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Steens Mountain is another “island” mountain rising out of the high desert in Southeast Oregon. The 9,000-foot crest is 8 miles long. Climbers summit Steens Mountain via Big Indian Gorge during summer, and via ski touring the western slopes during winter. It is not recommended to attempt summiting the eastern face with its sharp ridges, which are crumbly. Beyond climbing, Steens Mountain National Back Country Byway is 66 miles of epic mountain scenery. Mann Lake and Fish Lake provide for great trout fishing. Alvord Hot Springs offers up numerous pools to relax in, and South Steens Rim provides panoramic views at over 7,000 feet.
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5. Mountains in Oregon: Brandy Peak
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Brandy Peak is located in the coastal area of Oregon, and is the ninth highest of 73 Oregon Prominence Peaks. There is a short trail along Bear Camp Ridge where hikers can get spectacular views of wildflowers and wildlife during the summer months. The trail continues for 1.5 miles and then passes down Road 2308 for 4 miles and picks up a half-mile trail on the other side to Craggies Viewpoint. Hikers can hop on a 4-mile trail to Squirrel Camp, situated beneath Brandy Peak. At the summit of Brandy Peak, hikers and climbers will find a red can where they can register their names.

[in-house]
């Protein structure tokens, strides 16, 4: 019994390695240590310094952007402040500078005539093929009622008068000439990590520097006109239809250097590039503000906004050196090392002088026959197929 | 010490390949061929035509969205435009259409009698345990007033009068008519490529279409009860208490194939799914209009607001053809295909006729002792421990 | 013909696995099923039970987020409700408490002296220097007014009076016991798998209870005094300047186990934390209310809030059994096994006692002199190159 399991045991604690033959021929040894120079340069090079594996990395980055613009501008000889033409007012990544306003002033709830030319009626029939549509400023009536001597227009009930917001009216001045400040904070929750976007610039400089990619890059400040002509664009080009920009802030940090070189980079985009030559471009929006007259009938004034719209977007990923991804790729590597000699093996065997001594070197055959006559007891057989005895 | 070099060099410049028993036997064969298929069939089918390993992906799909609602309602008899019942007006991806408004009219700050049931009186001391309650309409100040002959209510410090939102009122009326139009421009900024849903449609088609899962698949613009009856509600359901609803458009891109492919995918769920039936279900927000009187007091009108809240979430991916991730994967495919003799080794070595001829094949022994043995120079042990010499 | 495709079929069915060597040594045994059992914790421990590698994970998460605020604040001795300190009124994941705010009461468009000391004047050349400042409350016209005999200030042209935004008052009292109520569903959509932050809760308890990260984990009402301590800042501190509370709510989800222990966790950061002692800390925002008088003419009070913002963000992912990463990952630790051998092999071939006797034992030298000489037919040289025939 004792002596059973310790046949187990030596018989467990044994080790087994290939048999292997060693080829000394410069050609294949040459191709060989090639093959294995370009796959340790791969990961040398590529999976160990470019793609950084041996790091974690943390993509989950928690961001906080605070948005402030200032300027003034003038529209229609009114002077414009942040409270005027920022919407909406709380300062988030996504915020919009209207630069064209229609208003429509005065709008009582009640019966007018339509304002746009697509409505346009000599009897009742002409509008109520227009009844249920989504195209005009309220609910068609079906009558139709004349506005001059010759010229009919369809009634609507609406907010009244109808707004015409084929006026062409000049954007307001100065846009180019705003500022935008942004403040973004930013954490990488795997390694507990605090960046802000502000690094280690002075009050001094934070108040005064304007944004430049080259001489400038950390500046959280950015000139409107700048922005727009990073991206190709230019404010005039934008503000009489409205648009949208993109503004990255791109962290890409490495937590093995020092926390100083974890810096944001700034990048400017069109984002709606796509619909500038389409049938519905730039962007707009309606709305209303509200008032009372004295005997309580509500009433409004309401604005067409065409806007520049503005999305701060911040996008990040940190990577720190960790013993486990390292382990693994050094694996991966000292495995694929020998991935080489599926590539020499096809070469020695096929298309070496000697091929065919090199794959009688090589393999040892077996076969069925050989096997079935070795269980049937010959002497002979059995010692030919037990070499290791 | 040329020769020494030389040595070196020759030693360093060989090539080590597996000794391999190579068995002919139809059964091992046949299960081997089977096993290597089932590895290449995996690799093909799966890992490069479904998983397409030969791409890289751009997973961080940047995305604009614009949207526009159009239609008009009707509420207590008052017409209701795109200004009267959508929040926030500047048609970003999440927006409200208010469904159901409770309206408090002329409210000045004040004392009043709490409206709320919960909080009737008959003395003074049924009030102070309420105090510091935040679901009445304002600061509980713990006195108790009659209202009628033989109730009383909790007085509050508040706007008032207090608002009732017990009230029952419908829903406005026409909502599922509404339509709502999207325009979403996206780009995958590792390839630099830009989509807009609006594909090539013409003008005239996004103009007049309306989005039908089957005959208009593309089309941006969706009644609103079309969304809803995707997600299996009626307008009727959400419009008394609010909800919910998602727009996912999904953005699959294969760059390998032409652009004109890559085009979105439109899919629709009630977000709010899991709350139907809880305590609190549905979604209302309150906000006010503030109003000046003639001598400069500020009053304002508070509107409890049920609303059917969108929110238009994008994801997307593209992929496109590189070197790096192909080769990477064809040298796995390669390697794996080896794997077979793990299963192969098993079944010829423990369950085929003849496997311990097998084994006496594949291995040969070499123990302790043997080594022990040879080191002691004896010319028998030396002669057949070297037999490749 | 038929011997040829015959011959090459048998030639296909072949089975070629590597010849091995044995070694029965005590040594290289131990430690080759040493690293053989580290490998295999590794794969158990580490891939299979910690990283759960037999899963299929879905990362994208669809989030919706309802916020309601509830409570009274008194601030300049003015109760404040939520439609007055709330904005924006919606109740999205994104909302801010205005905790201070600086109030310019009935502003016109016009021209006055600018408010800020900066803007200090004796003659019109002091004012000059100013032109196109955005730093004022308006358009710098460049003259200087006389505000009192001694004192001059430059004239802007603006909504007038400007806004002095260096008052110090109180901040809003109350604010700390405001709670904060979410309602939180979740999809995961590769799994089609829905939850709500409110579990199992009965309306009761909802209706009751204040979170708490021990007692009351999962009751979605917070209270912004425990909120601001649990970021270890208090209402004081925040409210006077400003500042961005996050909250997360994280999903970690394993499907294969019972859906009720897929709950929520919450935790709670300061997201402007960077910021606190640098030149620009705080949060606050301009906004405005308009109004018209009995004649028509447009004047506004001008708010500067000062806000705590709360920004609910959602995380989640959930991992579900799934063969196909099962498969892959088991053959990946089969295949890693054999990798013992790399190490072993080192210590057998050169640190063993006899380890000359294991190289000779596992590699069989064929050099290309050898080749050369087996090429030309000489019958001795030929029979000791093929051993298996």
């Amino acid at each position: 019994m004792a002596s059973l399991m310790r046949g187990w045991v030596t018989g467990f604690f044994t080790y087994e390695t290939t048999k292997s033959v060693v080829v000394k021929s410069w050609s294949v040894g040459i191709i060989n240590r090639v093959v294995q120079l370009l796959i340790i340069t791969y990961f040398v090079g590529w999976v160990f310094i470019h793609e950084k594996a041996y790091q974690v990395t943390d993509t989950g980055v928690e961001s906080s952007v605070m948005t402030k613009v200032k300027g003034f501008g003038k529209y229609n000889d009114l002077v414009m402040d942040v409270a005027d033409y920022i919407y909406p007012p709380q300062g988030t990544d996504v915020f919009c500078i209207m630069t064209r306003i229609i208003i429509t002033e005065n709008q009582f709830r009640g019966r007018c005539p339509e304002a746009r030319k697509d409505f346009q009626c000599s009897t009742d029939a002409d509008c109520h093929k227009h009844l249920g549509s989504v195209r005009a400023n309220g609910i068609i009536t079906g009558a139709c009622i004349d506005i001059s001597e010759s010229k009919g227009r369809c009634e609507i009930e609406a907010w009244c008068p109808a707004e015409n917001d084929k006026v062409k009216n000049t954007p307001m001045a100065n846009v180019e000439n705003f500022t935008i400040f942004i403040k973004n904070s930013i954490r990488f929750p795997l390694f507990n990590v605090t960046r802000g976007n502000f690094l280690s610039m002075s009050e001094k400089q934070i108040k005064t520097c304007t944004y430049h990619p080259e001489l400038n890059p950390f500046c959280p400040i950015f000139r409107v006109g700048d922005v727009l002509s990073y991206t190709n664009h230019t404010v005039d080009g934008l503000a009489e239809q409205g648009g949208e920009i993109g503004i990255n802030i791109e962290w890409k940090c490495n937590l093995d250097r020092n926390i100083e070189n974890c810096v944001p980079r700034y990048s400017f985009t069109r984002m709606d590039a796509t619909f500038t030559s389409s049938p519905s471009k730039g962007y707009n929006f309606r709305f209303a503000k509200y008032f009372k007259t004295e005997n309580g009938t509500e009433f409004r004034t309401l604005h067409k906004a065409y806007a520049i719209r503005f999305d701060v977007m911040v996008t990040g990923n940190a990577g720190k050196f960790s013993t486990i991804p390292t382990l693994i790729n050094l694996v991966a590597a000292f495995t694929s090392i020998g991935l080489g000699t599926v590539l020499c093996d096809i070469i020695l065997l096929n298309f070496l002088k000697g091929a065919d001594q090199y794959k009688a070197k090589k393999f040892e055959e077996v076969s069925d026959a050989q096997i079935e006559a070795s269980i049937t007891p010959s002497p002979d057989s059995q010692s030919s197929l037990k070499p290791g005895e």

6. Fort Rock